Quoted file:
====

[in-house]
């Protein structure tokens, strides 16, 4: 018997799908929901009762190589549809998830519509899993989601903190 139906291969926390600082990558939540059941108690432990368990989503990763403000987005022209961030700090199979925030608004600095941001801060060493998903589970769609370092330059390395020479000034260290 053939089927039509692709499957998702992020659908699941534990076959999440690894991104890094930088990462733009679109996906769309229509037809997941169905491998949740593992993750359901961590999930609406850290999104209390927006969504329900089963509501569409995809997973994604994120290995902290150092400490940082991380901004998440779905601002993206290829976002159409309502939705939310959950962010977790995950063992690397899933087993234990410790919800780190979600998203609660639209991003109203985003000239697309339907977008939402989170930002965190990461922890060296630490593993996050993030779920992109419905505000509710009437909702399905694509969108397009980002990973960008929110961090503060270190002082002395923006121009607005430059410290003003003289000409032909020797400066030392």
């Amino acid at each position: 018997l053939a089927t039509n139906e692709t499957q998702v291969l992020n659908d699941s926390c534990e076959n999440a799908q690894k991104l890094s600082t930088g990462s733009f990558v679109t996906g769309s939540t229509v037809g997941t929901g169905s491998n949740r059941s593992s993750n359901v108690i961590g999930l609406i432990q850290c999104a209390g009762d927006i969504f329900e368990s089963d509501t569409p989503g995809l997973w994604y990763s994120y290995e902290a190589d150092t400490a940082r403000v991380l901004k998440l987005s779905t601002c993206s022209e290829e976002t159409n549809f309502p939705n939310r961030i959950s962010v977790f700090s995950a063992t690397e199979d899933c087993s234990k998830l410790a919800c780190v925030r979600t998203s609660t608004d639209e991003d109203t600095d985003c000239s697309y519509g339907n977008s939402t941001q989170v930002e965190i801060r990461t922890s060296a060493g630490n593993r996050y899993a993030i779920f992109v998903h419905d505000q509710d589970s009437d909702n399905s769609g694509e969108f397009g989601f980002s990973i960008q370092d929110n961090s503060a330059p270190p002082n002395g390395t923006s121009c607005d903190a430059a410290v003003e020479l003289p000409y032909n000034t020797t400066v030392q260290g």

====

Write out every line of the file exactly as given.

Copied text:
[in-house]
């Protein structure tokens, strides 16, 4: 018997799908929901009762190589549809998830519509899993989601903190 139906291969926390600082990558939540059941108690432990368990989503990763403000987005022209961030700090199979925030608004600095941001801060060493998903589970769609370092330059390395020479000034260290 053939089927039509692709499957998702992020659908699941534990076959999440690894991104890094930088990462733009679109996906769309229509037809997941169905491998949740593992993750359901961590999930609406850290999104209390927006969504329900089963509501569409995809997973994604994120290995902290150092400490940082991380901004998440779905601002993206290829976002159409309502939705939310959950962010977790995950063992690397899933087993234990410790919800780190979600998203609660639209991003109203985003000239697309339907977008939402989170930002965190990461922890060296630490593993996050993030779920992109419905505000509710009437909702399905694509969108397009980002990973960008929110961090503060270190002082002395923006121009607005430059410290003003003289000409032909020797400066030392």
């Amino acid at each position: 018997l053939a089927t039509n139906e692709t499957q998702v291969l992020n659908d699941s926390c534990e076959n999440a799908q690894k991104l890094s600082t930088g990462s733009f990558v679109t996906g769309s939540t229509v037809g997941t929901g169905s491998n949740r059941s593992s993750n359901v108690i961590g999930l609406i432990q850290c999104a209390g009762d927006i969504f329900e368990s089963d509501t569409p989503g995809l997973w994604y990763s994120y290995e902290a190589d150092t400490a940082r403000v991380l901004k998440l987005s779905t601002c993206s022209e290829e976002t159409n549809f309502p939705n939310r961030i959950s962010v977790f700090s995950a063992t690397e199979d899933c087993s234990k998830l410790a919800c780190v925030r979600t998203s609660t608004d639209e991003d109203t600095d985003c000239s697309y519509g339907n977008s939402t941001q989170v930002e965190i801060r990461t922890s060296a060493g630490n593993r996050y899993a993030i779920f992109v998903h419905d505000q509710d589970s009437d909702n399905s769609g694509e969108f397009g989601f980002s990973i960008q370092d929110n961090s503060a330059p270190p002082n002395g390395t923006s121009c607005d903190a430059a410290v003003e020479l003289p000409y032909n000034t020797t400066v030392q260290g």